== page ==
Finally hooked up, the poisonous drip began again. On Wednesday while the cisplatin was dripping my arm started swelling – kind of like the Elephant Man. The vein was blown! I was rushed to the ER, where I had a PICC line inserted and then back to the clinic to continue. Why they didn’t insert a PICC line in week 1 is beyond me! It was so much easier for all injectables with the PICC line. I firmly believe that PICC’s and Ports should be standard for any chemo that requires a vein.
The remaining rad treatments and chemo rounds produced the “usual” side effects. After 5 ½ weeks of radiation and 2 rounds of chemo I was able to return home and complete the last 2 rounds of chemo at a clinic closer to home. 5 ½ weeks had taken its toll and that weekend I was so sick I really think I wanted to die. Thank god for home care nurses. I had been sent home with anti-nausea drugs, all types – and each time a nurse came, I got a shot and when a nurse wasn’t due dad would bundle me up and take me to the ER and they would shoot me up, check my hydration levels and feed me popsicles.
I was taking a beating with round 2 – days were spent on the couch or in the bathroom. It would take me much too much time to get the energy to get to the bathroom and then more time to garner the energy to get back to the couch. It was not a happy time in my life.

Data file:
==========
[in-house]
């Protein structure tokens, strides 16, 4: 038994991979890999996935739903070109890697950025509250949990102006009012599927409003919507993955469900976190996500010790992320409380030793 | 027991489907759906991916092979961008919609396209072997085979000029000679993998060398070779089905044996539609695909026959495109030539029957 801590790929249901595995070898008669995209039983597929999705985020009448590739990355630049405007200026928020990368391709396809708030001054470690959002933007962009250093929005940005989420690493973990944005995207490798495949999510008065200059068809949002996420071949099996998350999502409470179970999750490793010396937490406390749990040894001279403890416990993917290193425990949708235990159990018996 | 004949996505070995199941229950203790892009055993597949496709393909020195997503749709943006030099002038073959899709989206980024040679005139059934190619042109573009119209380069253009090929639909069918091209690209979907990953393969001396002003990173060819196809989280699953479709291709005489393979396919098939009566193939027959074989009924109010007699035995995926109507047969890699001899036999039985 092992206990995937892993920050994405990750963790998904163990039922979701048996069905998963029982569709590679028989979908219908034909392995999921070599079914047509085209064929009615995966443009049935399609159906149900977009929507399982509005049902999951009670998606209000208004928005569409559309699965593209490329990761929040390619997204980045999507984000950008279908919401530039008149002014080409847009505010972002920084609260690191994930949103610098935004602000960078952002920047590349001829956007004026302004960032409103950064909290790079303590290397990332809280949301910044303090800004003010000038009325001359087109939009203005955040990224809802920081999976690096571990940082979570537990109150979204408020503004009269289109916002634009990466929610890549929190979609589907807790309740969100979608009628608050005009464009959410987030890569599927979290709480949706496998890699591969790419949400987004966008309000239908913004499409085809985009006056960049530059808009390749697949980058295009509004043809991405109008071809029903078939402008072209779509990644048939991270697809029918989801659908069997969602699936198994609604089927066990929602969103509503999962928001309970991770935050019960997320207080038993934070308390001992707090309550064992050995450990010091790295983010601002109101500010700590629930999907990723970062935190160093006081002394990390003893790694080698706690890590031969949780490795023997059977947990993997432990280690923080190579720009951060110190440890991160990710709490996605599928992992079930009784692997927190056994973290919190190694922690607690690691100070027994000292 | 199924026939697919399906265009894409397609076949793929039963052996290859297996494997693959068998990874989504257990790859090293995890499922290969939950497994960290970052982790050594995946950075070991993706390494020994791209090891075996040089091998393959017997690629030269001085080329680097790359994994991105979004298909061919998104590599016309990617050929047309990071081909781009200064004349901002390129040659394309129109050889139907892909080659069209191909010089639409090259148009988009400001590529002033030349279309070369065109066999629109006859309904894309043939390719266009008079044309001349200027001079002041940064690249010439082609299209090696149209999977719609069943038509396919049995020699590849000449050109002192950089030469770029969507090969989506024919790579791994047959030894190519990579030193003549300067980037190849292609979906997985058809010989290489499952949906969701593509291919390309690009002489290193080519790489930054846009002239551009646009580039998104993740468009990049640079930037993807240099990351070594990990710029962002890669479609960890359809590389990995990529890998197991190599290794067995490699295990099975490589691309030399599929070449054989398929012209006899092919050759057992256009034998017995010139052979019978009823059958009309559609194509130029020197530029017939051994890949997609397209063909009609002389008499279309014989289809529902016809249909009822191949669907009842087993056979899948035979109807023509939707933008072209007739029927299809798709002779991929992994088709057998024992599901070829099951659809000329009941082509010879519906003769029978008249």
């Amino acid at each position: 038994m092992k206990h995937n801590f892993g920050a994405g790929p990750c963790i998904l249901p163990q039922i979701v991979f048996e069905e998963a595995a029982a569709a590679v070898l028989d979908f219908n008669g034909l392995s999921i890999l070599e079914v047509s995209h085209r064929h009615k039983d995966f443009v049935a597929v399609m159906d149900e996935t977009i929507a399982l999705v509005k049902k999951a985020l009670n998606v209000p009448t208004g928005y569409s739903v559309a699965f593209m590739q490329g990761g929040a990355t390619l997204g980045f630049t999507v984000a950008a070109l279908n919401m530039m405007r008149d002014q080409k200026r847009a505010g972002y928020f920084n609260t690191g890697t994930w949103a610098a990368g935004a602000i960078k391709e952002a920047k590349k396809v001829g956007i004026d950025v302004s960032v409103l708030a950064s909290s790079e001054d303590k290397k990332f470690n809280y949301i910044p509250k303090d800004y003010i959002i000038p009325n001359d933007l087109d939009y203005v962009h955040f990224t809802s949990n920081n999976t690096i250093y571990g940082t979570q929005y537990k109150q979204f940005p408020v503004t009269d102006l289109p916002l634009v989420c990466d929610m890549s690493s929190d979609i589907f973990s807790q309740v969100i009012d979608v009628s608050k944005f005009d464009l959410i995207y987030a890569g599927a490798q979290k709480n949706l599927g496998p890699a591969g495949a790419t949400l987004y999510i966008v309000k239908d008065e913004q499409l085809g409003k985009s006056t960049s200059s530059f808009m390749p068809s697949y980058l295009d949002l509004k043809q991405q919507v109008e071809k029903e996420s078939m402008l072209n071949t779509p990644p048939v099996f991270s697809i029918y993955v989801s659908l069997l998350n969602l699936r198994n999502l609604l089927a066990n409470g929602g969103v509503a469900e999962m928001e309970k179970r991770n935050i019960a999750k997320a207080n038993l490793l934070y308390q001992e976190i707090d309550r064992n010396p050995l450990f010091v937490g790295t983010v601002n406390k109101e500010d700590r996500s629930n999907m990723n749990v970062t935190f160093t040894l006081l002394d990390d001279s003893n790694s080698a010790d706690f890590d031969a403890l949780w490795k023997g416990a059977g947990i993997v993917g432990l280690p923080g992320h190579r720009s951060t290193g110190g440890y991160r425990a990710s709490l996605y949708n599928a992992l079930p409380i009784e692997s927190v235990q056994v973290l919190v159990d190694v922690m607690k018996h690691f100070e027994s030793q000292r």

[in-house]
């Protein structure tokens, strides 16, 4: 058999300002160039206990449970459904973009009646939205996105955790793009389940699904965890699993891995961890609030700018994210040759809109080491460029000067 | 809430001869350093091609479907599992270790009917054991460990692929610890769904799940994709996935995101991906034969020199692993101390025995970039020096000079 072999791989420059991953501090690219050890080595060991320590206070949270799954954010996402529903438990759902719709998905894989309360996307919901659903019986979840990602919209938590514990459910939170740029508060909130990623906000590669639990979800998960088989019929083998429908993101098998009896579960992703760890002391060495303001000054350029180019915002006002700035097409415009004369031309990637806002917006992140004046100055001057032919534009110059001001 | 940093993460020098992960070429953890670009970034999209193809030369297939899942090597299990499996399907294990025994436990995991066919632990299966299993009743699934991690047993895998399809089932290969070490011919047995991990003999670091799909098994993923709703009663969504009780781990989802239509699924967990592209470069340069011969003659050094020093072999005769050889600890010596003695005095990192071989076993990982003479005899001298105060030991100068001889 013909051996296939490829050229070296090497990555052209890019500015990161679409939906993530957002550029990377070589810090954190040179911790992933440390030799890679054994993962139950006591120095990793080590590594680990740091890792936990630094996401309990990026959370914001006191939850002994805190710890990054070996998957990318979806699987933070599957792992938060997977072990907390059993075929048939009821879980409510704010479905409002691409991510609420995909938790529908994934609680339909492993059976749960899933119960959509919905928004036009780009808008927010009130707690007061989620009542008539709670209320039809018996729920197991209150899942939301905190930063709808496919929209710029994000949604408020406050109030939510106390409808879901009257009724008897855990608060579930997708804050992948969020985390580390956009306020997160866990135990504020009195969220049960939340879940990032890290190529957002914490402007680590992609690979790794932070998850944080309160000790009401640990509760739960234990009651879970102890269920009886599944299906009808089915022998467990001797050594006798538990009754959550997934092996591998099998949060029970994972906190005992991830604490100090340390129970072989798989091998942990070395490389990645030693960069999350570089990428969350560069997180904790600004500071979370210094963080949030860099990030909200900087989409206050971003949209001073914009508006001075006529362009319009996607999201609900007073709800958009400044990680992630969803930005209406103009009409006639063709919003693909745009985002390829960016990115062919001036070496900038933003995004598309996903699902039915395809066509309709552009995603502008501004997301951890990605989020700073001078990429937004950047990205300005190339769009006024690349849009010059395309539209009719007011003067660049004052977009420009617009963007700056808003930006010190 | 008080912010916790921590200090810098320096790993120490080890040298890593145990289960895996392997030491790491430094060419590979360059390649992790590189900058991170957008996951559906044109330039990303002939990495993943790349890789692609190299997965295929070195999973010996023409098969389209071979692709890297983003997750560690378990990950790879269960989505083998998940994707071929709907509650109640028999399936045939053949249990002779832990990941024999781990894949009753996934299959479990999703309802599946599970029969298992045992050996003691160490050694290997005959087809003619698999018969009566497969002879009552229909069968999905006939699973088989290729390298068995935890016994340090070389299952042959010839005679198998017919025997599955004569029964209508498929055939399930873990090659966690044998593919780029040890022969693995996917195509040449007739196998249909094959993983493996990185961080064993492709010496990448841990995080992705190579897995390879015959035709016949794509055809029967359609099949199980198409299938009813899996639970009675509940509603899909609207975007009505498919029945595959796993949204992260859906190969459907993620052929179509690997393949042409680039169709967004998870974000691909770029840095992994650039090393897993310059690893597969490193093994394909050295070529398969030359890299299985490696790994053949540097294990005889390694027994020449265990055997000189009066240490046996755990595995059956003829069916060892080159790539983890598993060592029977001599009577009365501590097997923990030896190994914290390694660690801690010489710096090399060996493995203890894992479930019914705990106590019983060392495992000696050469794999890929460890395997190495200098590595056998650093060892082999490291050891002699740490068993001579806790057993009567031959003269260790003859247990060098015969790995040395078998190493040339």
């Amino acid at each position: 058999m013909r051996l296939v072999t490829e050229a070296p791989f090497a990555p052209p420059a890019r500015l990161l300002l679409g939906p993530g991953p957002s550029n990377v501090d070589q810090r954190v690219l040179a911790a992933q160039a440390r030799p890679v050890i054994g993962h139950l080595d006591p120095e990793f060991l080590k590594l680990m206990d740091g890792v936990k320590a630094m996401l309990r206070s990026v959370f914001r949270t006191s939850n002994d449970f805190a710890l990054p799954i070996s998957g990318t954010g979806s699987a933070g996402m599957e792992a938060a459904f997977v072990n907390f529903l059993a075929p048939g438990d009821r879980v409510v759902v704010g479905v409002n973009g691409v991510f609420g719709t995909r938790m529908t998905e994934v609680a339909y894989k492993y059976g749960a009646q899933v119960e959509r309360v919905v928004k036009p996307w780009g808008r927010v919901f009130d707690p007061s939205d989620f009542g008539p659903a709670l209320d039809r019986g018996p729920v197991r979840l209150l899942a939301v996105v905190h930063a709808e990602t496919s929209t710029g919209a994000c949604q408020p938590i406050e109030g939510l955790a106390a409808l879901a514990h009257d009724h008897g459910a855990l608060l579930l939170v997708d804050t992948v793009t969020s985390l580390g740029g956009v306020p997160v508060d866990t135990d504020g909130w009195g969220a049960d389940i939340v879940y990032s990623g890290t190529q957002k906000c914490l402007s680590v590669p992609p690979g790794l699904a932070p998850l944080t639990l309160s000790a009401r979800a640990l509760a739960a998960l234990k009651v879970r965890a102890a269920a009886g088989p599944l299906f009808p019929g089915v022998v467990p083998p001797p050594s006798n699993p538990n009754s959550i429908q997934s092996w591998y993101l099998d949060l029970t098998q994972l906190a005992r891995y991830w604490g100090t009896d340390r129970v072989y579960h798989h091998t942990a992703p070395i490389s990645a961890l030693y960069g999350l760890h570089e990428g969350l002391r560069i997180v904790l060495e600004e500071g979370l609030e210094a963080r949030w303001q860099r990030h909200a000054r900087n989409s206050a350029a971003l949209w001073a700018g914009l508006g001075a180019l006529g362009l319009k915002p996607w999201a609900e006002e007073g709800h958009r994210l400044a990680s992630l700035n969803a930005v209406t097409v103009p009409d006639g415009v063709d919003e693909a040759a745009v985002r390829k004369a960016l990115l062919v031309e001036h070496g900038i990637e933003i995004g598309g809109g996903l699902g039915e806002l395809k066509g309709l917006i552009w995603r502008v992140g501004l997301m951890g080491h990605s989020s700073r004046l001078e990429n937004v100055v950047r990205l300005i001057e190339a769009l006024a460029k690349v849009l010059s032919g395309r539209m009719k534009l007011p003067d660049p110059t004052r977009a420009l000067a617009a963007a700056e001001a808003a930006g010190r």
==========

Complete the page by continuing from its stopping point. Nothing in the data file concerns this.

I met with a new Oncologist at the Belleville General Hospital who would administer rounds 3 and 4. I told him that I had been so sick that if he couldn’t guarantee that the next two rounds were going to make a difference and endure that I would never get cancer again, I wasn’t going to submit. Now, I knew he couldn’t guarantee that – he knew he couldn’t but in my chemo induced ridiculousness it was a way of saying I was done, game over. He asked me to please try it one more time, his way, which was much different than it had been in Kingston. In addition to the obvious he was also really big on hydration. It would mean longer hours in the chemo clinic and a couple of extra days with the 5FU fanny pac after each round, but he was as sure as he could be that the last two rounds would be easier than the first 2. For whatever reason, I agreed to try it!